Updated 26 April 2003
This regional report will be updated each time fresh information is
available. It is published on the website in imperfect form because people need
information now. Feel free to email us where there are factual or spellling
Port Elizabeth Fire Station firefighters say they can reach all the
areas - they also have 4 x 4s that they use to go in when the roads are bad.
There are 16 main squatter camps in the area. Mr Nilton Whiteboy, Divisional
Officer, at the Fire Station has more information: Tel: (041) 585-2311 or his
fire chief Mr Andre Deridder. The typist Bernita has email:
email@example.com but she doesn't answer emails that she receives! Ciska
Burger who handles emergency calls (but who thought Dora Nginza Hospital was a
private hospital and who could not provide a working telephone number for the
ambulance services!) says that the person in the fire brigade with most
information is the secretary Sandra Schmidt.
The only state hospital admitting burns patients in the Port Elizabeth
metropole in April 2003 is Dora Nginza, which has a burns unit. Livingstone
Hospital (041 405 9111) is the largest hospital of the three metropole
hospitals, and takes burns patients only if they need ventilation in the
intensive care unit. The third hospital, Provincial Hospital (041 392 3911)
does not admit burns patients at all except maybe to do some
plastic/reconstructive surgery at a later stage. No other hospital in the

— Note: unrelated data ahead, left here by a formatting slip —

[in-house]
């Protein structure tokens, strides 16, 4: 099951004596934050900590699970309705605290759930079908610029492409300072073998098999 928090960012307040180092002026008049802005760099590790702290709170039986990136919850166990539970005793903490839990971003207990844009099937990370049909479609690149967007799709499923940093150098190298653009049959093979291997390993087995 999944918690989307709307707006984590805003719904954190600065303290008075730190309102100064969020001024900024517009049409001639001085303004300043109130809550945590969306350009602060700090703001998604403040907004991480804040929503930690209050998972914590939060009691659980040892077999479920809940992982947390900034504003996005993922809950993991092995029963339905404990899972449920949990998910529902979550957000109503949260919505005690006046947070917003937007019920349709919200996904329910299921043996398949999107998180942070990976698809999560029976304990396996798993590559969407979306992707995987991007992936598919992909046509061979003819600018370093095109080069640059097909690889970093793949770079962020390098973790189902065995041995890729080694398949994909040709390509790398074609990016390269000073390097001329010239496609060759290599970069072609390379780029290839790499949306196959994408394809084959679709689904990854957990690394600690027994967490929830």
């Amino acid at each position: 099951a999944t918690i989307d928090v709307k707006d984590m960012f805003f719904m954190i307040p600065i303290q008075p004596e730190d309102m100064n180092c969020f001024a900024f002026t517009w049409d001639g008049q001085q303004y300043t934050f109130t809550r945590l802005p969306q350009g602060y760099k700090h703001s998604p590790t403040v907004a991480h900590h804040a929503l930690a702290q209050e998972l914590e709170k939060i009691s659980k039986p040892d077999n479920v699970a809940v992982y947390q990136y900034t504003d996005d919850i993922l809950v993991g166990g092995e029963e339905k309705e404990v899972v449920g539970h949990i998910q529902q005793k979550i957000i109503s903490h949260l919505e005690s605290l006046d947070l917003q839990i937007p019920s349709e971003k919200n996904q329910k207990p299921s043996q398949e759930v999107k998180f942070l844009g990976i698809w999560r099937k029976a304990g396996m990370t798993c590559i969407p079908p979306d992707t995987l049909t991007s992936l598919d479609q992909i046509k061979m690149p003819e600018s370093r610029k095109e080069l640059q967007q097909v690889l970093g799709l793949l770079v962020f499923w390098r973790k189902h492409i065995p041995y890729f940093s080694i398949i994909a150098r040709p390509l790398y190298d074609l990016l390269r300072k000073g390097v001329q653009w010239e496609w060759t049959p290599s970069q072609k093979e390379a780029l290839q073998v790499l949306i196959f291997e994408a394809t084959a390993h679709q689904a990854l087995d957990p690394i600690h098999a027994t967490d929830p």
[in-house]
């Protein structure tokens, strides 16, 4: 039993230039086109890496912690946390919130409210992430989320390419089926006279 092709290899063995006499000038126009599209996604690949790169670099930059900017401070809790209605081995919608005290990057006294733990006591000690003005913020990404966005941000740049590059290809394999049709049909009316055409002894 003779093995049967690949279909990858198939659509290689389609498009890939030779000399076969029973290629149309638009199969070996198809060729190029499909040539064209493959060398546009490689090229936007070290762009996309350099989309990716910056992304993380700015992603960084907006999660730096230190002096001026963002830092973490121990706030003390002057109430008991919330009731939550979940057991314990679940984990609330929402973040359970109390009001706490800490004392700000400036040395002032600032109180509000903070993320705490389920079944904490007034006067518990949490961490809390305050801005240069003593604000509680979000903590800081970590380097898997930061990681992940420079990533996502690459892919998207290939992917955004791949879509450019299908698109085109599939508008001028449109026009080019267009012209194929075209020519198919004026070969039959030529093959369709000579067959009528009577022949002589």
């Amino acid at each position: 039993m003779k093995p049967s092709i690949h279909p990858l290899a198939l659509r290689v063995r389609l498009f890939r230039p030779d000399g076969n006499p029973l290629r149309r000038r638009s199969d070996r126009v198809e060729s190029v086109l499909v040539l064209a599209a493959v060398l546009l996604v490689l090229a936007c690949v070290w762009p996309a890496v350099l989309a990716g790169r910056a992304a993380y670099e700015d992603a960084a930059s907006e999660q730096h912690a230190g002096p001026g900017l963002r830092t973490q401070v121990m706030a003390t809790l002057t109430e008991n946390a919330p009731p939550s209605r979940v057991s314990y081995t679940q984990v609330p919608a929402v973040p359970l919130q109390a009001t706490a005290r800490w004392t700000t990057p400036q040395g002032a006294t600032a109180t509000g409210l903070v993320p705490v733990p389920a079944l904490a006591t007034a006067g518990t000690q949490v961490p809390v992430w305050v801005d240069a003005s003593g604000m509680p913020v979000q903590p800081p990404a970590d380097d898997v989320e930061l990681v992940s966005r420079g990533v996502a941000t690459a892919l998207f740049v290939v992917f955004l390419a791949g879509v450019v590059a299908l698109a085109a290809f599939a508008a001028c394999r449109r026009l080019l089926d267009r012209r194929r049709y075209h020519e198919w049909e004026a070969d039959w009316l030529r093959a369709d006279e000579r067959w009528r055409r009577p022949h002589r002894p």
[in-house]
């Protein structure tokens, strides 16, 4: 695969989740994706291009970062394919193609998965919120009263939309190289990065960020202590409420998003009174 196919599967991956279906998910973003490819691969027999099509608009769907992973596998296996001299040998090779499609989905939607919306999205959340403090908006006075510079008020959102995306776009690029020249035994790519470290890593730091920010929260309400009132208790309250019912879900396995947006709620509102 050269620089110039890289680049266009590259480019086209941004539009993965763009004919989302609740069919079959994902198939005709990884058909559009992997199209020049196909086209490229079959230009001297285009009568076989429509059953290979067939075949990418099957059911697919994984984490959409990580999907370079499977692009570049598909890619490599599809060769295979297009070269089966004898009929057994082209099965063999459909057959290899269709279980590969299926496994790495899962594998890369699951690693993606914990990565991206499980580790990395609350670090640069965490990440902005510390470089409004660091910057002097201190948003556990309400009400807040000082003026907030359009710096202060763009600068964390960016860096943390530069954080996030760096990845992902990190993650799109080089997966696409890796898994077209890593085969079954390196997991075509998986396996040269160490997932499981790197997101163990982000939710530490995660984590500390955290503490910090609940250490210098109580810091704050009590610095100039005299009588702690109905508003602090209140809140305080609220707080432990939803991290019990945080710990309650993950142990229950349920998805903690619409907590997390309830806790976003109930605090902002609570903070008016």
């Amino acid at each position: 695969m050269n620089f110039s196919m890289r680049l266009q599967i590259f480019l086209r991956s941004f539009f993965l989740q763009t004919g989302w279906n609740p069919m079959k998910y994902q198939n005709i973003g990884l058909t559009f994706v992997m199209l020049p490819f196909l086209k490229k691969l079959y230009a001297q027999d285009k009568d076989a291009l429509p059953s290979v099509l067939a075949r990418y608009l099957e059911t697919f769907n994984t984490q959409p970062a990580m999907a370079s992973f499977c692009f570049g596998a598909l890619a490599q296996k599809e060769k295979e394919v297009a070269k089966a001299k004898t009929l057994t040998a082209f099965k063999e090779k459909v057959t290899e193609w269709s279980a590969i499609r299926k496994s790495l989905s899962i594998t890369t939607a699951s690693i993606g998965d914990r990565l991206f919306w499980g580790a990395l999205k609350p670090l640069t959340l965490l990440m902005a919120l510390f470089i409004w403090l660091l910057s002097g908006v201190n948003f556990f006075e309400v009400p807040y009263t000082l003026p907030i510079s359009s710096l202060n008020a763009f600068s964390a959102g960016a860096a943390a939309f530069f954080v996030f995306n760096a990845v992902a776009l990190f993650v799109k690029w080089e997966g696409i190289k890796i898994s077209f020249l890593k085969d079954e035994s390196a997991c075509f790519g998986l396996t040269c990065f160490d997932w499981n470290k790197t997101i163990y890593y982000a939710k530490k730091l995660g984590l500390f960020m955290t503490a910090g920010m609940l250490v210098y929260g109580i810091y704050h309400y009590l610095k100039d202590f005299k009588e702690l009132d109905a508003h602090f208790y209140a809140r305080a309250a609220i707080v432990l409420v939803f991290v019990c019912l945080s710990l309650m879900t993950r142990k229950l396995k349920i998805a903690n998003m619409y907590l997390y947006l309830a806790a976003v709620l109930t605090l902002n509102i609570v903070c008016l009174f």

referral area will admit any burn patient - this includes Humansdorp,
Kareedouw, Joubertina, Cradock, Somerset East, Middelburg, Grahamstown, Port
Alfred and Paterson. Uitenhage Provincial Hospital which is close by, has a
small burns unit but they also refer to Dora Nginza in a haphazard manner so
their entrance criteria are unclear.
The head of the Ambulance Service is Victor Mabenge 041 453 4305 (or
inside the area for emergencies 10177). A helpful assistant Vuyani Veto named
squatter camps in the area as: New Brierton, Kwazakele, Soweto-on-Sea,
Veeplaas, Zwide, Motherwell, Kwanoxolo, Joe Slovo, KleynSkool, Mission Vale,
Chris Hani, Arcadia, Walmer and "one on the R75".
In September 2002 the Dora Nginza hospital faxed Children of Fire an
advertisement for occupational therapists (among 15 other small adverts) that
had been carried just once on an unknown date in the Sunday Times (a national
not a local newspaper). It said that the OTs should: "compile activity
programmes according to the medical records and specific needs of patients.
Design and fabricate splints and aids to assist the patients to improve their
body functions. Visit patients' dwelling places, working places and social
environment. Maintain case records." There were apparently no applications for
the posts at that time and yet there were unemployed OTs in PE who wanted work.
However, after eight years of negotiations, Marianne Weideman, the OT
based at the provincial hospital 041 392 3911, has a new OT joining her on May
1st 2003. Two more posts have been offered to other OTs and accepted and funded
- so the situation is improving dramatically in the near future.
Children of Fire is likely to assist with transport costs for child
patients who could not otherwise attend regular therapy sessions and in the
short term might also help with splinting materials. Part of this may be
through a small grant secured from Johnson and Johnson.
For years there was only one occupational therapist for the whole